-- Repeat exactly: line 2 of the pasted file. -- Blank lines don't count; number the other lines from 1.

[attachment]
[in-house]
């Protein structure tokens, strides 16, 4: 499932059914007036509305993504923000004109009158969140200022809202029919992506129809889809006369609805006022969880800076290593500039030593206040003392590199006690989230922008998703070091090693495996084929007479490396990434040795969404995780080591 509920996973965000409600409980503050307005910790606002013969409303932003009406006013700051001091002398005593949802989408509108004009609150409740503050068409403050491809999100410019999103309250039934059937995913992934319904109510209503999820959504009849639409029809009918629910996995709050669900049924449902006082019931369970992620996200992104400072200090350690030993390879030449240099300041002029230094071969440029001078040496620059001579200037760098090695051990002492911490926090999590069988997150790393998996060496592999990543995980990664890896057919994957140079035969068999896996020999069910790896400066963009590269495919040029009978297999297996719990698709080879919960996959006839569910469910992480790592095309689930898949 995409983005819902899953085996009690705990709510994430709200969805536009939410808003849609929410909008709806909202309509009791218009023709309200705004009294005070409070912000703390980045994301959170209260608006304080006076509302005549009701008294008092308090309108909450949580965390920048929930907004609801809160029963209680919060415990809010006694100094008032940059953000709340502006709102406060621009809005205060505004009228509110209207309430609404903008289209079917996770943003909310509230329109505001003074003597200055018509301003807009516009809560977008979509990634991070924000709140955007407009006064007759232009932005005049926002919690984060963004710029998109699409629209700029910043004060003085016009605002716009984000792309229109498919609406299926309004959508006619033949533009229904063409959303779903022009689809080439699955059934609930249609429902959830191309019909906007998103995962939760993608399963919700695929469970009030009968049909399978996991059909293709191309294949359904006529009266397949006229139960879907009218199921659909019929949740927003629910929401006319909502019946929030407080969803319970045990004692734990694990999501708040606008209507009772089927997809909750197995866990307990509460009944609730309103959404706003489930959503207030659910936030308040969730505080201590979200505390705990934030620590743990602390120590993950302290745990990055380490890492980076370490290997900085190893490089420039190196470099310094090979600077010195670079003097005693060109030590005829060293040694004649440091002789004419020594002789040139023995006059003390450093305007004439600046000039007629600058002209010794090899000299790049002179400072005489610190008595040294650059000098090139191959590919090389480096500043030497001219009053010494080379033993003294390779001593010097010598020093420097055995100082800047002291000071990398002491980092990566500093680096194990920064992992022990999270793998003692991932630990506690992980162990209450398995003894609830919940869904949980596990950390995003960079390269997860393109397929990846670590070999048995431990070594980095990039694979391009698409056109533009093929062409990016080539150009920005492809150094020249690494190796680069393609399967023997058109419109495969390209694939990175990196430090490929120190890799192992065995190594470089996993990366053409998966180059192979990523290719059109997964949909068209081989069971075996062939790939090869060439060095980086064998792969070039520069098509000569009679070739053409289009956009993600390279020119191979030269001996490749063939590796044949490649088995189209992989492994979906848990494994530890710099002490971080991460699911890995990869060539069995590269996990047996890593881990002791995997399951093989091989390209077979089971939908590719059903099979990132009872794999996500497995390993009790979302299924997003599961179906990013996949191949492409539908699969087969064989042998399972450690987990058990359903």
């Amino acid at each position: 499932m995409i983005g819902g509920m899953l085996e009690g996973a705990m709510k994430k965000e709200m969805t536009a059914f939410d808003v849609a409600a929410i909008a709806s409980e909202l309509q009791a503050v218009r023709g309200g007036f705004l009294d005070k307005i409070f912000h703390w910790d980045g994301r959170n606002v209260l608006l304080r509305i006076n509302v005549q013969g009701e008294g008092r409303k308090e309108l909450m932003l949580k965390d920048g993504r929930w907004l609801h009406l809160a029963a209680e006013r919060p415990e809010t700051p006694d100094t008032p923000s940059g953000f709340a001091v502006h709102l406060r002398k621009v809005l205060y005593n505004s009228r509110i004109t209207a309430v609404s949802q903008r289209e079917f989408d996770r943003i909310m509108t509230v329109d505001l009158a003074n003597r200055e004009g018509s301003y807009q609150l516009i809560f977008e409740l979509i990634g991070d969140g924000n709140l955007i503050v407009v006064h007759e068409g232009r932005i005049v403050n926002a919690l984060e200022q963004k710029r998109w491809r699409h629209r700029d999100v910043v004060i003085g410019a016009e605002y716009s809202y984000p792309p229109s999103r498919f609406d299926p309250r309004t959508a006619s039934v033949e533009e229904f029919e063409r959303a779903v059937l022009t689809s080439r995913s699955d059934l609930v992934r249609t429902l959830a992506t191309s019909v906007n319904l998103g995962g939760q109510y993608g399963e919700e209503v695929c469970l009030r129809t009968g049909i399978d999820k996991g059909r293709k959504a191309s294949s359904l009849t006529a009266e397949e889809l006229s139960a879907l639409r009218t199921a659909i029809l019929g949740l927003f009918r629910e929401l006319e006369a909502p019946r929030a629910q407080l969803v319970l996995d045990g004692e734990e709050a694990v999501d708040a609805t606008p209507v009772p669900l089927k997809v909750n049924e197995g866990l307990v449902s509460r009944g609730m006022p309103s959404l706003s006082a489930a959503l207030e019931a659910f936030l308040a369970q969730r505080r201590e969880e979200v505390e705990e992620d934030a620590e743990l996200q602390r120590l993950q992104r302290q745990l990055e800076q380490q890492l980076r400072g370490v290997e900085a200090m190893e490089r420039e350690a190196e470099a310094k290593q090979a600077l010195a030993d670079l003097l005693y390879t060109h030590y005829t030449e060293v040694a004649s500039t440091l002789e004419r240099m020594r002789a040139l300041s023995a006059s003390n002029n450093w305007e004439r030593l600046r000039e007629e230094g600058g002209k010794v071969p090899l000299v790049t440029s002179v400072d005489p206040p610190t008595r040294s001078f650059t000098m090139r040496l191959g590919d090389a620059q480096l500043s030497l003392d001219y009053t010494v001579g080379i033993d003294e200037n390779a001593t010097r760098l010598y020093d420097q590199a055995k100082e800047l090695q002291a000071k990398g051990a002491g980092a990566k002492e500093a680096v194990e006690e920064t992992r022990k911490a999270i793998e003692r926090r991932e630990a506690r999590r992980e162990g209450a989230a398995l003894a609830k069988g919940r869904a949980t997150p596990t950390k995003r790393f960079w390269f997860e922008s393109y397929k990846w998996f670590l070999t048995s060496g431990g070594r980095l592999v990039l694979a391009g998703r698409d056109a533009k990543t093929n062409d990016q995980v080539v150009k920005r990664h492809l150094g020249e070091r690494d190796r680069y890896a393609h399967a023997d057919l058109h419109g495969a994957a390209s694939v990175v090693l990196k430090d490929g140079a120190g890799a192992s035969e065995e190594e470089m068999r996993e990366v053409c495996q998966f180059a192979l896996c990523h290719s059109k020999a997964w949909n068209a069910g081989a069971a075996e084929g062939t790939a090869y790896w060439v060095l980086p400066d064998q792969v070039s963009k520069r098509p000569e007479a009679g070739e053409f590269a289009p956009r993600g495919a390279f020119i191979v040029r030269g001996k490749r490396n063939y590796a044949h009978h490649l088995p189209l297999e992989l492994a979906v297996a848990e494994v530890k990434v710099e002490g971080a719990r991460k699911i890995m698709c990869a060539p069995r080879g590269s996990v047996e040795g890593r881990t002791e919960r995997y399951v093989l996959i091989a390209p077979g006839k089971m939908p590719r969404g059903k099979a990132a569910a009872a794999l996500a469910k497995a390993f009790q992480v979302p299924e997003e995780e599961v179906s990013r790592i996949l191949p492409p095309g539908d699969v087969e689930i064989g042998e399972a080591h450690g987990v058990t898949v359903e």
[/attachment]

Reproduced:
């Protein structure tokens, strides 16, 4: 499932059914007036509305993504923000004109009158969140200022809202029919992506129809889809006369609805006022969880800076290593500039030593206040003392590199006690989230922008998703070091090693495996084929007479490396990434040795969404995780080591 509920996973965000409600409980503050307005910790606002013969409303932003009406006013700051001091002398005593949802989408509108004009609150409740503050068409403050491809999100410019999103309250039934059937995913992934319904109510209503999820959504009849639409029809009918629910996995709050669900049924449902006082019931369970992620996200992104400072200090350690030993390879030449240099300041002029230094071969440029001078040496620059001579200037760098090695051990002492911490926090999590069988997150790393998996060496592999990543995980990664890896057919994957140079035969068999896996020999069910790896400066963009590269495919040029009978297999297996719990698709080879919960996959006839569910469910992480790592095309689930898949 995409983005819902899953085996009690705990709510994430709200969805536009939410808003849609929410909008709806909202309509009791218009023709309200705004009294005070409070912000703390980045994301959170209260608006304080006076509302005549009701008294008092308090309108909450949580965390920048929930907004609801809160029963209680919060415990809010006694100094008032940059953000709340502006709102406060621009809005205060505004009228509110209207309430609404903008289209079917996770943003909310509230329109505001003074003597200055018509301003807009516009809560977008979509990634991070924000709140955007407009006064007759232009932005005049926002919690984060963004710029998109699409629209700029910043004060003085016009605002716009984000792309229109498919609406299926309004959508006619033949533009229904063409959303779903022009689809080439699955059934609930249609429902959830191309019909906007998103995962939760993608399963919700695929469970009030009968049909399978996991059909293709191309294949359904006529009266397949006229139960879907009218199921659909019929949740927003629910929401006319909502019946929030407080969803319970045990004692734990694990999501708040606008209507009772089927997809909750197995866990307990509460009944609730309103959404706003489930959503207030659910936030308040969730505080201590979200505390705990934030620590743990602390120590993950302290745990990055380490890492980076370490290997900085190893490089420039190196470099310094090979600077010195670079003097005693060109030590005829060293040694004649440091002789004419020594002789040139023995006059003390450093305007004439600046000039007629600058002209010794090899000299790049002179400072005489610190008595040294650059000098090139191959590919090389480096500043030497001219009053010494080379033993003294390779001593010097010598020093420097055995100082800047002291000071990398002491980092990566500093680096194990920064992992022990999270793998003692991932630990506690992980162990209450398995003894609830919940869904949980596990950390995003960079390269997860393109397929990846670590070999048995431990070594980095990039694979391009698409056109533009093929062409990016080539150009920005492809150094020249690494190796680069393609399967023997058109419109495969390209694939990175990196430090490929120190890799192992065995190594470089996993990366053409998966180059192979990523290719059109997964949909068209081989069971075996062939790939090869060439060095980086064998792969070039520069098509000569009679070739053409289009956009993600390279020119191979030269001996490749063939590796044949490649088995189209992989492994979906848990494994530890710099002490971080991460699911890995990869060539069995590269996990047996890593881990002791995997399951093989091989390209077979089971939908590719059903099979990132009872794999996500497995390993009790979302299924997003599961179906990013996949191949492409539908699969087969064989042998399972450690987990058990359903």